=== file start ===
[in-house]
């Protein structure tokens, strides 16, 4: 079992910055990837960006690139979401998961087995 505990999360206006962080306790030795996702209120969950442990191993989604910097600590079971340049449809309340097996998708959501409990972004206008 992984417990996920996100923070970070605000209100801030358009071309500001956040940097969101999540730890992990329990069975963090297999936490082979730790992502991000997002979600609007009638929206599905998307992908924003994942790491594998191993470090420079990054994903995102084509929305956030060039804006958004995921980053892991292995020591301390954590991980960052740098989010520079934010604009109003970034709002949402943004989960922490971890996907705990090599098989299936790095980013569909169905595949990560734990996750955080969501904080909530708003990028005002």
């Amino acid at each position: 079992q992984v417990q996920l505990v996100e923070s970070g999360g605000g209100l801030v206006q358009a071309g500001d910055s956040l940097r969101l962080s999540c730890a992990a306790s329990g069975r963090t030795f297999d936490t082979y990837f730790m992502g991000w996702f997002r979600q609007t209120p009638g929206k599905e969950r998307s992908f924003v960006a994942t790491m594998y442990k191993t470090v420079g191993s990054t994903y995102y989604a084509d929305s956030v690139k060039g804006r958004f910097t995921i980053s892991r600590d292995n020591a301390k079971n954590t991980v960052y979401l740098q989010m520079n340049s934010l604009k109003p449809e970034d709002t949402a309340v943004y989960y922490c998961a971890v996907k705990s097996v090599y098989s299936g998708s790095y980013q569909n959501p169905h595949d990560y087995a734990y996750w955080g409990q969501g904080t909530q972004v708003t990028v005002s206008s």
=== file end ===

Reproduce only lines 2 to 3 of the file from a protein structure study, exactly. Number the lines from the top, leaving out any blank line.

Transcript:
């Protein structure tokens, strides 16, 4: 079992910055990837960006690139979401998961087995 505990999360206006962080306790030795996702209120969950442990191993989604910097600590079971340049449809309340097996998708959501409990972004206008 992984417990996920996100923070970070605000209100801030358009071309500001956040940097969101999540730890992990329990069975963090297999936490082979730790992502991000997002979600609007009638929206599905998307992908924003994942790491594998191993470090420079990054994903995102084509929305956030060039804006958004995921980053892991292995020591301390954590991980960052740098989010520079934010604009109003970034709002949402943004989960922490971890996907705990090599098989299936790095980013569909169905595949990560734990996750955080969501904080909530708003990028005002």
């Amino acid at each position: 079992q992984v417990q996920l505990v996100e923070s970070g999360g605000g209100l801030v206006q358009a071309g500001d910055s956040l940097r969101l962080s999540c730890a992990a306790s329990g069975r963090t030795f297999d936490t082979y990837f730790m992502g991000w996702f997002r979600q609007t209120p009638g929206k599905e969950r998307s992908f924003v960006a994942t790491m594998y442990k191993t470090v420079g191993s990054t994903y995102y989604a084509d929305s956030v690139k060039g804006r958004f910097t995921i980053s892991r600590d292995n020591a301390k079971n954590t991980v960052y979401l740098q989010m520079n340049s934010l604009k109003p449809e970034d709002t949402a309340v943004y989960y922490c998961a971890v996907k705990s097996v090599y098989s299936g998708s790095y980013q569909n959501p169905h595949d990560y087995a734990y996750w955080g409990q969501g904080t909530q972004v708003t990028v005002s206008s």